By Claire Davidson | August 6, 2021
One minor symptom of the pandemic grinding everything to a swift halt was that the capitalist need to endlessly produce presented itself as a dilemma to television screenwriters. When presented with the question of whether or not to integrate social restrictions of the COVID-19 pandemic into regularly-scheduled material, many who opted to face the reality of the crisis were met with lukewarm or outright negative reception from fans and critics alike. Such a jarring contrast between intention and execution makes sense when considering the circumstances. On-screen fictions are often crafted with a degree of realistic context in order to maintain believability, while at their core they are an escape from reality. This juxtaposition prompts a disconcerting slip into the uncanny when attempting to reckon narratively with a deadly, highly contagious virus that has rapidly wreaked havoc on social norms. Compact, episodic narrative structure is not meant to process this reality in full. This is a medium that regularly incorporates comedy into its delivery, requiring the viewer to further detach from reality. Many television shows, particularly sitcoms, that attempted to incorporate signifiers of the pandemic into their seasons often registered as desperate to muster a smile while clearly gritting teeth. These choices seemed as though they were attempting to convince audiences that everything would resolve itself simply, when the stakes are clearly much broader than actors can mitigate. This liminality is made all the more cringeworthy by the fact that these situations are ultimately temporary and don’t necessitate such drastic commitment.
With all this in mind, it would be fair to assume a show literally titled Everything’s Gonna Be Okay, would become one of the worst offenders in this category. The Freeform sitcom wrapped its debut season around the same time the American COVID-19 shutdowns came into effect. Its second season sees its suburban California setting firmly in the midst of quarantine. The premiere finds the central cast enduring yet another day of boredom as they desperately search for more mundane tasks to complete. Yet, thanks to the show’s established easygoing tone, the newfound limitations that the main characters face are hardly even noticeable.
Everything’s Gonna Be Okay is predicated on two sisters, Matilda (Kayla Cromer) and Genevieve (Maeve Press) having to adjust to their new life as their older half-brother Nicholas (Josh Thomas, also the show’s creator) is appointed to be their guardian by their recently-deceased father. Makeshift family routines were already a long term motif of the show’s first season. The central family found themselves navigating awkward boundaries, uncomfortable moments of honesty, and, more than anything, the painstaking discomfort of having to confront a tectonic shift in normality that finds them all on the cusp of transition. These themes are almost perfectly suited to the quarantine adjustment that Everything’s Gonna Be Okay handles with ease. With unprompted outbursts about how life isn’t going as planned—or how media narratives supposedly reinforce broad, linear life milestones—it never misses a beat. The warm-hearted comedic cadence that allows the show to tackle this sort of subject matter with relative ease has also gained it upbeat critical reception and an eager fanbase, though its most recognizable quality isn’t even related to its style.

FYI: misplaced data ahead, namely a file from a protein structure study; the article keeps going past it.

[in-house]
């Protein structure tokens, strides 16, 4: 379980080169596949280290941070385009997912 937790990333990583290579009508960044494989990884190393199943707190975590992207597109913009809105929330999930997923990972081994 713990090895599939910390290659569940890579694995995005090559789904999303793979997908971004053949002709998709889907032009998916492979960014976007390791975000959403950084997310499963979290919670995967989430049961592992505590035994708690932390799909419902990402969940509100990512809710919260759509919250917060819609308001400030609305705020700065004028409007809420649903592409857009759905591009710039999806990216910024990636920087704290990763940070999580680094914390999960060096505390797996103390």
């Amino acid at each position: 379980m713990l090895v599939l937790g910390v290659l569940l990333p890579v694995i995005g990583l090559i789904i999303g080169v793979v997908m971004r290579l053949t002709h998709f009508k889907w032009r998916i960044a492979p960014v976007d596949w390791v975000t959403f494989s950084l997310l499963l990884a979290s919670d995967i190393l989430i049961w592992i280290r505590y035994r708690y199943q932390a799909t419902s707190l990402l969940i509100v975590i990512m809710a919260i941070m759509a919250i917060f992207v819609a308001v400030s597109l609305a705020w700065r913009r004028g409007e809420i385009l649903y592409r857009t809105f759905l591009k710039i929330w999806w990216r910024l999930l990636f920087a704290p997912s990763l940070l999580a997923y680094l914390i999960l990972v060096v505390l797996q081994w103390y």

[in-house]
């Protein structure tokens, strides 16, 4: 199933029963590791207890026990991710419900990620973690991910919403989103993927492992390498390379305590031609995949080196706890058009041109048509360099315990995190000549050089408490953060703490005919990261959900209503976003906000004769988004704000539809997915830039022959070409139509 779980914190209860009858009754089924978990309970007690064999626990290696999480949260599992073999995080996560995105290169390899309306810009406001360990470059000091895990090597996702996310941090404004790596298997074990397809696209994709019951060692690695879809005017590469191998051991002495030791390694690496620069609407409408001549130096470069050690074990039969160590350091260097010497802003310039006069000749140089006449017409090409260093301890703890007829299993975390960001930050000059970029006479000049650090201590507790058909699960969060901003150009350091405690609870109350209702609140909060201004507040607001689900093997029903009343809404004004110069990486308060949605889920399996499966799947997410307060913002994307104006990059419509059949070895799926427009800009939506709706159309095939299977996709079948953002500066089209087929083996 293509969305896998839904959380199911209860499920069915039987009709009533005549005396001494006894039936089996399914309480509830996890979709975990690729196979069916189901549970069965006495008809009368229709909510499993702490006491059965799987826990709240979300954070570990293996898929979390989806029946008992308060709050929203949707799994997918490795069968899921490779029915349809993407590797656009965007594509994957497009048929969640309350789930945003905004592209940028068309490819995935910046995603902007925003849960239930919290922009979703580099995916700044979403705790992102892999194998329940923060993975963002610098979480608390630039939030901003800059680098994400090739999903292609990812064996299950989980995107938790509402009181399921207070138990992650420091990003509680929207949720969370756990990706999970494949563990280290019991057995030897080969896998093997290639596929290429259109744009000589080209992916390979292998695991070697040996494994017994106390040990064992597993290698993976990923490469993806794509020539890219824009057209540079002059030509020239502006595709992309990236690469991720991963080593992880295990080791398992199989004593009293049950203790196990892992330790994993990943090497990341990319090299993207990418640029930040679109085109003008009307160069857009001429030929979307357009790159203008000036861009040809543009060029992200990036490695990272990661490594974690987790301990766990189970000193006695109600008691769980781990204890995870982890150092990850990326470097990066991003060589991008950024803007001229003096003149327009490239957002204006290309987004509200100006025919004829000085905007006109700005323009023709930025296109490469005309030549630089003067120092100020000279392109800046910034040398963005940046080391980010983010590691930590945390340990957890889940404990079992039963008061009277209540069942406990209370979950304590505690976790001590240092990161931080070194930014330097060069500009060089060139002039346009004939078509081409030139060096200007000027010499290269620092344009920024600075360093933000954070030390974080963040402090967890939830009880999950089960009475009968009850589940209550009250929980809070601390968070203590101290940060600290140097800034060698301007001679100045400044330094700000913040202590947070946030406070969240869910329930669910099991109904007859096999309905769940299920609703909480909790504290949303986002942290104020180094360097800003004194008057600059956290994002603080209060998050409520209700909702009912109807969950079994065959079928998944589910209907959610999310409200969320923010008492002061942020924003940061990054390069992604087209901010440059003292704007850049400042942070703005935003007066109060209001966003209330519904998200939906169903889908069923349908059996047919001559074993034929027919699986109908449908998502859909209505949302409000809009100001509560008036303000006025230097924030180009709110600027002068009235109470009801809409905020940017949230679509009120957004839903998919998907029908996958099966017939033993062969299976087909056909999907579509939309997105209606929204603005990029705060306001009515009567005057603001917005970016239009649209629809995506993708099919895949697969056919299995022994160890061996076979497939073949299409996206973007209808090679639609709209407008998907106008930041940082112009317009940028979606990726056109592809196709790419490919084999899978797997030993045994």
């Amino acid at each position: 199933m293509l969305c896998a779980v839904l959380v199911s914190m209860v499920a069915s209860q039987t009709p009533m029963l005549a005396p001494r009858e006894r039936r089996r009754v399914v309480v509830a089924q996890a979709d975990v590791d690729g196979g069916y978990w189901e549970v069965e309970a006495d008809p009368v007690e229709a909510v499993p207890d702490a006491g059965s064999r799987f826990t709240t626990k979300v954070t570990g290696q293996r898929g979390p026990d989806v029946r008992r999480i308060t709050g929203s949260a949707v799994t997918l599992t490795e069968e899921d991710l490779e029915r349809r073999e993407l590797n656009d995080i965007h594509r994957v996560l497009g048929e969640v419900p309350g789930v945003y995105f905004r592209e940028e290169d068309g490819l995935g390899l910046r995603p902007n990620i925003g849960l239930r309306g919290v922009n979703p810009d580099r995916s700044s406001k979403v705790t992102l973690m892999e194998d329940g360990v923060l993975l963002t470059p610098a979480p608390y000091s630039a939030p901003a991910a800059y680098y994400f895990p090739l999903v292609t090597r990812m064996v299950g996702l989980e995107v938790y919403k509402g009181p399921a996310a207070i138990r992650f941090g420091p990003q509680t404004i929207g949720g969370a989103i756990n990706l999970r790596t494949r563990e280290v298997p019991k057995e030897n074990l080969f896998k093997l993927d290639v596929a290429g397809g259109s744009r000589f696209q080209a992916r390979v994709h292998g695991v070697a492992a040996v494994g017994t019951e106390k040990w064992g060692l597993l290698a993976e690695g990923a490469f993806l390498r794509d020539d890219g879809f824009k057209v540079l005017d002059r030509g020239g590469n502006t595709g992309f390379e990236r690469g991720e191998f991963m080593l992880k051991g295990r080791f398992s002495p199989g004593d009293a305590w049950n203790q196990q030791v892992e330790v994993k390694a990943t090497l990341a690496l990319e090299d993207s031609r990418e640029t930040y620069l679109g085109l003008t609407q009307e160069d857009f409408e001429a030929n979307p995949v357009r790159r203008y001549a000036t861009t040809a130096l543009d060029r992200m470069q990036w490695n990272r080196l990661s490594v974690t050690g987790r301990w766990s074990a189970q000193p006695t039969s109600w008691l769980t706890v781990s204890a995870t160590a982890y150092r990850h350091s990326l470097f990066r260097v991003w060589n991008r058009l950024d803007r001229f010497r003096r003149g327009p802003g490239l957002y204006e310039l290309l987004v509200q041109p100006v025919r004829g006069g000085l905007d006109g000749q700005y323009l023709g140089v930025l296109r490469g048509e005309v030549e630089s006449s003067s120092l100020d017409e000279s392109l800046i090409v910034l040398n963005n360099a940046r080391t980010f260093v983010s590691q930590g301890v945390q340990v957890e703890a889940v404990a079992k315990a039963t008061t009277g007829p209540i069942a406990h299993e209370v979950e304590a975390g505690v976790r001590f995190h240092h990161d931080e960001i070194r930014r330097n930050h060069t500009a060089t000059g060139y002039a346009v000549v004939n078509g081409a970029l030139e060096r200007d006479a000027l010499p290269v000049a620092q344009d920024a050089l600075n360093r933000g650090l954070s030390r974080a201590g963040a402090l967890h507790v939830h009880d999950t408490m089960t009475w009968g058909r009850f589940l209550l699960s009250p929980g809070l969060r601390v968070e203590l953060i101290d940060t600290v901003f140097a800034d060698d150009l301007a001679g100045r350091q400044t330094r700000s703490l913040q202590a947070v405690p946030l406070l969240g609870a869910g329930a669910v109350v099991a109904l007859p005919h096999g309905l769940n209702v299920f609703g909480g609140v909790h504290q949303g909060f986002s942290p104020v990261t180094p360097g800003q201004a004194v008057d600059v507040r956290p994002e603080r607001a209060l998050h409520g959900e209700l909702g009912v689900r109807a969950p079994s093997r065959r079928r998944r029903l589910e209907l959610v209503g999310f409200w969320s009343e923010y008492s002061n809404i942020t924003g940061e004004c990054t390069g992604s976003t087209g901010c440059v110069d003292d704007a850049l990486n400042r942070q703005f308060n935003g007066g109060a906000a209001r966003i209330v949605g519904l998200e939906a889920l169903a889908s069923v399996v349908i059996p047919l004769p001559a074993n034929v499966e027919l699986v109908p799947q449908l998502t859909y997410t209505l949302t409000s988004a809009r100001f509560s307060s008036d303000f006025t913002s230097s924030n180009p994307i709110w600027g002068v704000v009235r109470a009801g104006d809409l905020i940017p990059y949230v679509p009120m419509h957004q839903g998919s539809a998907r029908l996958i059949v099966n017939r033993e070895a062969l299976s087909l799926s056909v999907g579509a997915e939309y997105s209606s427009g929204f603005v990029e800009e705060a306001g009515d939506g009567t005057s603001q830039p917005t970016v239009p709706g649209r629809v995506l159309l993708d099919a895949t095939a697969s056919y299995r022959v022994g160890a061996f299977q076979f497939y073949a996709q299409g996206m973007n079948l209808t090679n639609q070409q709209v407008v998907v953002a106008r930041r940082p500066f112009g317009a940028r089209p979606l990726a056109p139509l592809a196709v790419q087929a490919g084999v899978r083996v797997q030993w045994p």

What has gained Everything’s Gonna Be Okay its most distinct notoriety is that it has made history as the first network television show to feature an autistic character portrayed by an actor who is autistic themself, in the case of Kayla Cromer’s performance as Matilda, which Cromer herself disclosed shortly before the series premiere at a Freeform Summit.The show has not been exempt from criticism by autistic viewers because of this, and for good reason: Matilda’s occasional use of functioning labels (“high-” or “low-functioning autism”) and person-first language (“person with autism” as opposed to “autistic person”) to describe her experience as an autistic person were met with opposition from fans. So too was the first season’s finale, which depicted Genevieve performing a standup routine that revolved around an extended anecdote involving a meltdown Matilda once experienced while riding an airplane—a low blow, seeing as that episode ended with Matilda realizing she would not be able to attend her prospective college due to the sensory overwhelm of its location.